Tuesday, February 16, 2010

MGMT 3430 Chapter 10

1. Concept and Brief Description

Alternative Dispute Resolution (ADR) is methods of solving a problem by bringing in an impartial third party that is not the court. ADR has four steps that it goes through they are:

a. Open-door policy

b. Peer review

c. Mediation

d. Arbitration

A problem will proceed through each of the step until a resolution can be reached. Huston-based Kellogg, Brown and Root used ADR for four years and saw a 90% drop in legal fees. Of 2000 disputes only 30 reached the stage of binding arbitration.

2. Emotional Hook (provocative question/claim/real-life problem)

• How might the four steps of ADR help reach a resolution quicker and more cost effective than by using the courts?

• Have you ever had to use a company’s open-door policy before?

o How did it help you?

3. Key Points to Elicit in Discussion

a. Open-door policy- this is a policy that makes managers available to hear employee issues and complaints.

b. Peer review- In this the dispute is taken before a panel of representatives from the organization that are at the same levels as those in the dispute.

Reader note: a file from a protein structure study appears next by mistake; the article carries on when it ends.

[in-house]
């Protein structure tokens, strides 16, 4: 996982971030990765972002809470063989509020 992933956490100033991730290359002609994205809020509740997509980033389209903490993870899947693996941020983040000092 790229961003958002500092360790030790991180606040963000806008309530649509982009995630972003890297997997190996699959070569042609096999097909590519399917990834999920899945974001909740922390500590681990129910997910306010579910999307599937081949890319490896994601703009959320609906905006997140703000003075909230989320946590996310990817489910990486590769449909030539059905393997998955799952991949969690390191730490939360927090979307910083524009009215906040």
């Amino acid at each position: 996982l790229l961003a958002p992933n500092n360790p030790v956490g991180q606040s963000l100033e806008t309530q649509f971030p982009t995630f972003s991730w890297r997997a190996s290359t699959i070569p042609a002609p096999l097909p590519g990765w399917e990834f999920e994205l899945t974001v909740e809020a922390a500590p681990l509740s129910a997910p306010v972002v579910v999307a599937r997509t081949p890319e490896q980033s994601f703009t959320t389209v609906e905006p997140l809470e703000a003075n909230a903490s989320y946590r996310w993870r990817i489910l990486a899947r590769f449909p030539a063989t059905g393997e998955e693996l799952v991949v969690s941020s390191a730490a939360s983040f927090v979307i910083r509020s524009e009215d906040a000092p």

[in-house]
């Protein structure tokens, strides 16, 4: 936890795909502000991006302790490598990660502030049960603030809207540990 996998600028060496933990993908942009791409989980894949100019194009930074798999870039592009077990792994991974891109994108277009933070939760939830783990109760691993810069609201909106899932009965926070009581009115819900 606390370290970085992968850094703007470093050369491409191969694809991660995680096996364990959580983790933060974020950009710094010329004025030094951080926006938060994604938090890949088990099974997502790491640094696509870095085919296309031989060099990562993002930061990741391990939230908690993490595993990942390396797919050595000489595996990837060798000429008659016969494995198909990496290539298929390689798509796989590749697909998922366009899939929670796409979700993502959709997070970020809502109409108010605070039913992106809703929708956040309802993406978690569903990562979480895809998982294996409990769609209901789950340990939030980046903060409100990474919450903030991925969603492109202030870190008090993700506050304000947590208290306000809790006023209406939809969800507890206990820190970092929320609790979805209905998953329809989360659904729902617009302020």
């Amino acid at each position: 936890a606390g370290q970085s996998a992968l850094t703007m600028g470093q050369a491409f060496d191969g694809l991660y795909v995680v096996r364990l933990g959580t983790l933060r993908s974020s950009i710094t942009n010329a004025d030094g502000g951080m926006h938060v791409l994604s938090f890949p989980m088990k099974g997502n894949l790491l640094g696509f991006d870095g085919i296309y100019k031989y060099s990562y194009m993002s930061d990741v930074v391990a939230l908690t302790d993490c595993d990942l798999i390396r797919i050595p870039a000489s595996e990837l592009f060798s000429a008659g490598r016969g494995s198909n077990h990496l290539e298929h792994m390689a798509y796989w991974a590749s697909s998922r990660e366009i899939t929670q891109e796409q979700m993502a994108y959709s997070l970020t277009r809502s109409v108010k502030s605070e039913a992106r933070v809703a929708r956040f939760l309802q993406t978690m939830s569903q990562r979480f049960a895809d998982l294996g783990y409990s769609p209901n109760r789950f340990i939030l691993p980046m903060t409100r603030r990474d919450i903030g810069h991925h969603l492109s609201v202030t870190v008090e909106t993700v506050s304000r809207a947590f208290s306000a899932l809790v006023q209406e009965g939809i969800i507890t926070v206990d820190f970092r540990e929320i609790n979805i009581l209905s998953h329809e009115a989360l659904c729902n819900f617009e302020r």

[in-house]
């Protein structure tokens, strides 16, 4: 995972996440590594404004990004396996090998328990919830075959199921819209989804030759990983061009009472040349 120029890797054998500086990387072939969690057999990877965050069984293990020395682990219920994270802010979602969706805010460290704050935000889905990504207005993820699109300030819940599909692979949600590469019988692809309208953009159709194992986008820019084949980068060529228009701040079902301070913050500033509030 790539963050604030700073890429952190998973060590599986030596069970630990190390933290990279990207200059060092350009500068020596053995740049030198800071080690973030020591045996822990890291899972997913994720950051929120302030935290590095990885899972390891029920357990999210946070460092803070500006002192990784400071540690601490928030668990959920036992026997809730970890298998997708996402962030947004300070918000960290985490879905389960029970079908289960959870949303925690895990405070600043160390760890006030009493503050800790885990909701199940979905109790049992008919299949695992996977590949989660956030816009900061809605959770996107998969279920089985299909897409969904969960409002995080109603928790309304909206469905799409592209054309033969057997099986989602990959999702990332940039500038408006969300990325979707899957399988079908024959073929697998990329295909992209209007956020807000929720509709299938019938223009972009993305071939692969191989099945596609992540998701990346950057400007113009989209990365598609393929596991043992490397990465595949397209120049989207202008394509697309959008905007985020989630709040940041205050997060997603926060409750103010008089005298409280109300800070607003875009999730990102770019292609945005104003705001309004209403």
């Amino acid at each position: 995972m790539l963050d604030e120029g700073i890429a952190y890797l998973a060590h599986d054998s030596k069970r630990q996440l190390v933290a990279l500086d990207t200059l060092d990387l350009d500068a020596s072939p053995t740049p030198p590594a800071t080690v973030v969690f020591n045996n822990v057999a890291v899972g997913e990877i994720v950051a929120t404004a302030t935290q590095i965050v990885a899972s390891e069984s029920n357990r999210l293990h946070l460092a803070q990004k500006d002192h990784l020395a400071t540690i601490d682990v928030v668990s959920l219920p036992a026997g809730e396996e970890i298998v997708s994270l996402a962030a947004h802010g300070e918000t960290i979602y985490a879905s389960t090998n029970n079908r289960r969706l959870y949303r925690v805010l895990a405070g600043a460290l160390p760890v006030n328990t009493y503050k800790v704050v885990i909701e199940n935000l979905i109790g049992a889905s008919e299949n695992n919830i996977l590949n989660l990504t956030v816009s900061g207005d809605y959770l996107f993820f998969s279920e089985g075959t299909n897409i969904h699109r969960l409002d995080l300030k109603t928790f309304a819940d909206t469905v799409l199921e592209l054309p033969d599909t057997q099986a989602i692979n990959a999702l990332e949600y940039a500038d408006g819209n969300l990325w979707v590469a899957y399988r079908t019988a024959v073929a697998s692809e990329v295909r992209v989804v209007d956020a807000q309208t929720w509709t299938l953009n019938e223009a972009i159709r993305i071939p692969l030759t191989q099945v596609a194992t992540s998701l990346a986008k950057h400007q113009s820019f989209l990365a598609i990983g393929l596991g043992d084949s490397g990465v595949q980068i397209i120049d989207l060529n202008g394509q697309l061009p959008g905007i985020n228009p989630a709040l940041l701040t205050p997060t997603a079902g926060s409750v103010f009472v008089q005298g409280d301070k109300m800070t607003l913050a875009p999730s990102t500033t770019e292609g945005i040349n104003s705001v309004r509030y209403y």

c. Mediation- This is a non-binding process where a neutral party from outside the company hears the case and attempts to help the people resolve their conflict and arrive at settlement.

d. Arbitration- This is a binding process where a professional arbitrator from outside the company hears the case and then resolves it by making a decision. This person is usually a judge or a lawyer.

4. Facilitative Questions

• If you were a company owner how might you use the ADR steps to help your company grow?

• Does this seem like a better way of dealing with issues?

o How is it better?

1 comment:

  1. Hi folks:
    As the coiner of the term Facilitative Questions (I coined the term in the 80s), I'd like to suggest that you are using the term incorrectly. You seem to mean 'facilitating questions.' And your questions above seem to have a bias.

    Facilitative Questions are formulated in a way that helps the person discover their unconscious decision making criteria and figure out how to make a new decision that enhances their status quo. They are not based on gathering data.

    A true Facilitative Question would be: How would you know that using ADR steps would give you the sort of results you require?

    If you want more information about these questions and how to formulate them - they are very very different from conventional questions - you may want to look at my new book Dirty Little Secrets. Or contact me: sdm@austin.rr.com www.newsalesparadigm.com